Our dearest companions are much cleverer than we human parents give them credit for. Their thinking is simpler and has more clarity. And there is a key word missing from their language and thought. 
It is a word that challenges a given reality…and it is…Why?  
When we are in a situation, we do our best to cope with whatever comes at us. But then we will ask…why?  Why me? Why did it happen? Who is to blame? Why, why, why…
Dogs do not do this. Not because of a lack of intelligence or curiosity. It is just that they live in the moment and don’t examine the past in minute detail. Their existence is based on NOW. 
And their memory will guide them to avoid making mistakes that can cause them pain or distress or goes against training.
I have a neighbor who leaves her dog home alone all day. When challenged about the unkindness of this – she retorts “well, he’s lucky…he could still be at the rescue centre”.  And I think, “hmmm, I’m pretty sure that isn’t making Cornelius (her sweet shitzu) feel better about being abandoned when he’s crying his heart out”….
Unlike us and the fact they don’t ask “why me?”, means dogs do not become bitter. They can become damaged and so reactive, by bad experiences or lack of nurturing. They can become sad and depressed.
It is huge that the law in the UK is being changed to recognize that animals are ‘sentient beings’ – able to perceive or feel things.  All loving pet owners already know this and I’ve written before to demonstrate how animals in my care have shown me their feelings, when a companion has returned back to their homes.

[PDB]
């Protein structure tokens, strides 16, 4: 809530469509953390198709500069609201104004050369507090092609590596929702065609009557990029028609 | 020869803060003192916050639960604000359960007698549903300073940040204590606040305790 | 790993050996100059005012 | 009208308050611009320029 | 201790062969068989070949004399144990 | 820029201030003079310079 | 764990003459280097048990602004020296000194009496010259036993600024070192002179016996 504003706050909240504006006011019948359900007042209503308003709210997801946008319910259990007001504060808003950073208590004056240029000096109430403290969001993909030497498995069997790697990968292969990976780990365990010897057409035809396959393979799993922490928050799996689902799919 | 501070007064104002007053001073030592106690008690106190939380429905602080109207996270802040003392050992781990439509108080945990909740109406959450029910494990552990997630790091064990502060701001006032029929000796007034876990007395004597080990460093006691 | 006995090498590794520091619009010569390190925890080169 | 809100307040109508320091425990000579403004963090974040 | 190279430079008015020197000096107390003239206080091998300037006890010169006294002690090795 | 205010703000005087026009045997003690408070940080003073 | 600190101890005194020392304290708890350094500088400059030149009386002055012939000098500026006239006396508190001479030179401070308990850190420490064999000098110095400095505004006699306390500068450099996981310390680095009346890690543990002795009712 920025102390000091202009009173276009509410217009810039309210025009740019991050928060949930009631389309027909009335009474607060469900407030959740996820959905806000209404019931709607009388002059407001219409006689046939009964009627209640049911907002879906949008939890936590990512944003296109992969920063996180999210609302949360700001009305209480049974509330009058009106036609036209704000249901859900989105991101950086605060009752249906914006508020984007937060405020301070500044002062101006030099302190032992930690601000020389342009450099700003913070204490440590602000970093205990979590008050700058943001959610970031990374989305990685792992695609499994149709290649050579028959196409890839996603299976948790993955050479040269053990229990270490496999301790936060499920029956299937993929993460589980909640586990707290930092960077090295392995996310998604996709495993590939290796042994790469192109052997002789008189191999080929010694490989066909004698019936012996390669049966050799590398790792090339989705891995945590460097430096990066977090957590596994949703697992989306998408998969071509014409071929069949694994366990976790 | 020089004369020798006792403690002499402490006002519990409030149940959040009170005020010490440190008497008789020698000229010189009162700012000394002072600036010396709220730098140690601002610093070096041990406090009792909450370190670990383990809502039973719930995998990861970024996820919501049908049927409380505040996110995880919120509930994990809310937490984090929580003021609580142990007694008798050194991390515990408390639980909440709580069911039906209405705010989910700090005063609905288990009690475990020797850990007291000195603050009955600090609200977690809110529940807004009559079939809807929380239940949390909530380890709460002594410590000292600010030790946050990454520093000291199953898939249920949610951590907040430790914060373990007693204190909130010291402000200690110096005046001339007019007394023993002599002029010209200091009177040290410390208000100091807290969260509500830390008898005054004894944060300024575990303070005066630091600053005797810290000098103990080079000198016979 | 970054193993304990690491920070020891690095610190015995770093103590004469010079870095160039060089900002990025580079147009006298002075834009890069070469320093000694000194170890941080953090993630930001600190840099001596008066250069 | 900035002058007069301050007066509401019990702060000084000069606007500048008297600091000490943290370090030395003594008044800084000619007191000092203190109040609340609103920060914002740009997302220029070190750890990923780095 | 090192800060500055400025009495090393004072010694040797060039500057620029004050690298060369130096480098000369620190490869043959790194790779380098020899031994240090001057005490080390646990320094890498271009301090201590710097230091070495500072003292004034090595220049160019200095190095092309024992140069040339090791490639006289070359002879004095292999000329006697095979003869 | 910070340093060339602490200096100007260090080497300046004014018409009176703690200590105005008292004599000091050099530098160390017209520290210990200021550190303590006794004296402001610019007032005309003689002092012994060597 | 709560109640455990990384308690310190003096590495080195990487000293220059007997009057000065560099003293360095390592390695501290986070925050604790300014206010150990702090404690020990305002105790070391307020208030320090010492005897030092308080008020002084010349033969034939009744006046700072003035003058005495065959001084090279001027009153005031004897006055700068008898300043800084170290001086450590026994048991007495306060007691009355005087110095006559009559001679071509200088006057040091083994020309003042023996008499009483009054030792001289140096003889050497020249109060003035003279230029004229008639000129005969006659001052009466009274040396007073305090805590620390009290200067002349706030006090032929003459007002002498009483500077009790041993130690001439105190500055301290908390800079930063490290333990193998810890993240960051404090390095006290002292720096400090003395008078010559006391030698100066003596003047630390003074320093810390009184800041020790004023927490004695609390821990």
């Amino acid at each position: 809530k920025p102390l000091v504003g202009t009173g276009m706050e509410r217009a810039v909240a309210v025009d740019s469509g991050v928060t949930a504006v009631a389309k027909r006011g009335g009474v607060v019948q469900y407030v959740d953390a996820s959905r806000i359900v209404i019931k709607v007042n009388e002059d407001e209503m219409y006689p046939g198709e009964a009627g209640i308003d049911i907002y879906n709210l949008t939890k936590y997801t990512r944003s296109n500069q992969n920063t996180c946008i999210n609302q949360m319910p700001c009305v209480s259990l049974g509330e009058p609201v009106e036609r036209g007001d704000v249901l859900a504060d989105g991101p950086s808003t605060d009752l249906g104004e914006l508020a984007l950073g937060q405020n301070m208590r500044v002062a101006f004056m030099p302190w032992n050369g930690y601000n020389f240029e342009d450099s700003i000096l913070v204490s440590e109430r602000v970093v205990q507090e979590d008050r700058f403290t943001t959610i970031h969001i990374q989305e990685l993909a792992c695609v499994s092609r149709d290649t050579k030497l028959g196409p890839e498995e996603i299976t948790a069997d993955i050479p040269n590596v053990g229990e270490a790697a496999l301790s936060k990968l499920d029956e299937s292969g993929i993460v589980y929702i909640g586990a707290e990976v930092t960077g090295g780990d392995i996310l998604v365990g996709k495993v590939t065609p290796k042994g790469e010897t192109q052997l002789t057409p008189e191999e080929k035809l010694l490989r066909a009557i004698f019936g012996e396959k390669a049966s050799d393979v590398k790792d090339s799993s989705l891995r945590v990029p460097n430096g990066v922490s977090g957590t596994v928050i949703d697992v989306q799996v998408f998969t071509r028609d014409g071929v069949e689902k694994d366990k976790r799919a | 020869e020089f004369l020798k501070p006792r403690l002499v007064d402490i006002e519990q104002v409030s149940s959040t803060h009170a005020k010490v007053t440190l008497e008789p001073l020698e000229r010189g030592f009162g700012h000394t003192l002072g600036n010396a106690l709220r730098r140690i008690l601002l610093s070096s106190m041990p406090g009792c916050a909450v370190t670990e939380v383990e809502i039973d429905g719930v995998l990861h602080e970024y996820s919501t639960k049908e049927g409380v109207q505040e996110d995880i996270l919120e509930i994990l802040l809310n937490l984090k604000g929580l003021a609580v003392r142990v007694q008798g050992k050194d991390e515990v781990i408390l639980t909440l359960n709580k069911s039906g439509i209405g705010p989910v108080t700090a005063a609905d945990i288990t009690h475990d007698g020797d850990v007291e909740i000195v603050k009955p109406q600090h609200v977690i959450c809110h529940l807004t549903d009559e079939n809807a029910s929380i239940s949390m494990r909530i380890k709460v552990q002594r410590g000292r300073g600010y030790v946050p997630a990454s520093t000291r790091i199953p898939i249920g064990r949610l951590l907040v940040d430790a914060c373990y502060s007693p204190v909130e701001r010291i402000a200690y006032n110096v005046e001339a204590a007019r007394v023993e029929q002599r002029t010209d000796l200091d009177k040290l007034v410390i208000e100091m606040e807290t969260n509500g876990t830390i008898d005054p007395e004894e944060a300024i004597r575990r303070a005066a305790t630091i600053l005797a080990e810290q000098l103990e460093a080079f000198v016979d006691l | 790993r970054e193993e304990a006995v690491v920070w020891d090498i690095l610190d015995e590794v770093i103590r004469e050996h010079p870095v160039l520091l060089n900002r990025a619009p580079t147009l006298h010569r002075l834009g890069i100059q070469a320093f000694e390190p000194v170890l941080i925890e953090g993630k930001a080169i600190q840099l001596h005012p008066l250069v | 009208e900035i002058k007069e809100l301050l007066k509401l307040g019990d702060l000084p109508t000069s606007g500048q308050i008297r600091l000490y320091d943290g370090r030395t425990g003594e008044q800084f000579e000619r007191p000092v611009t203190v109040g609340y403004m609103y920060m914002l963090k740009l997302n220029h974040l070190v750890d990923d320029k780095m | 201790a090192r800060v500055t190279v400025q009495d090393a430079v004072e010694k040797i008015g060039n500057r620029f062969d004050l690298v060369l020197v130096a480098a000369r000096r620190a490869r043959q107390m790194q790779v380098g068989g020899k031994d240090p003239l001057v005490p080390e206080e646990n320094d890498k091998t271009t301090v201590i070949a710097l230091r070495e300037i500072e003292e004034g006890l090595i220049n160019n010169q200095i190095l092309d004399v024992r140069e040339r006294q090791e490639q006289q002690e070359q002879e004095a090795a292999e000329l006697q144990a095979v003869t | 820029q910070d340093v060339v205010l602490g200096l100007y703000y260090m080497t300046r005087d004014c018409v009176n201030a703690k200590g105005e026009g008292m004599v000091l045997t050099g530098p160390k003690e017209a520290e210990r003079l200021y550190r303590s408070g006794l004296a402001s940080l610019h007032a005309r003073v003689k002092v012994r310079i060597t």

What dogs are though – is reactive. As we are too. Stub a toe and the instinctive reaction to the pain is to hit out. And that’s just what a dog often does. Unless it’s starved and beaten into submission…
Dear reader, let us continue to celebrate our wonderful companions and one of the best ways to do this is to understand them and do our best to walk their walk….

About The Author

Julia C Parsons, mother of two living in the UK, has come late to life as a dog person although she owned her own 3 dogs for 16 years. Having begun a new career as a successful home dog boarder 5 years ago to help cover the costs of her empty nest home, she realised how much misinformation there was generally about understanding dog behaviour, their food and nutritional needs as well as the many conflict of interests of the veterinary profession, that may be shortening and not enhancing a dog’s life. Feeling a strong, instinctive empathy with our four-legged friends, she wants to do what she can to be their voice and dispel the many myths surrounding our special companions. @theuksdogblogger

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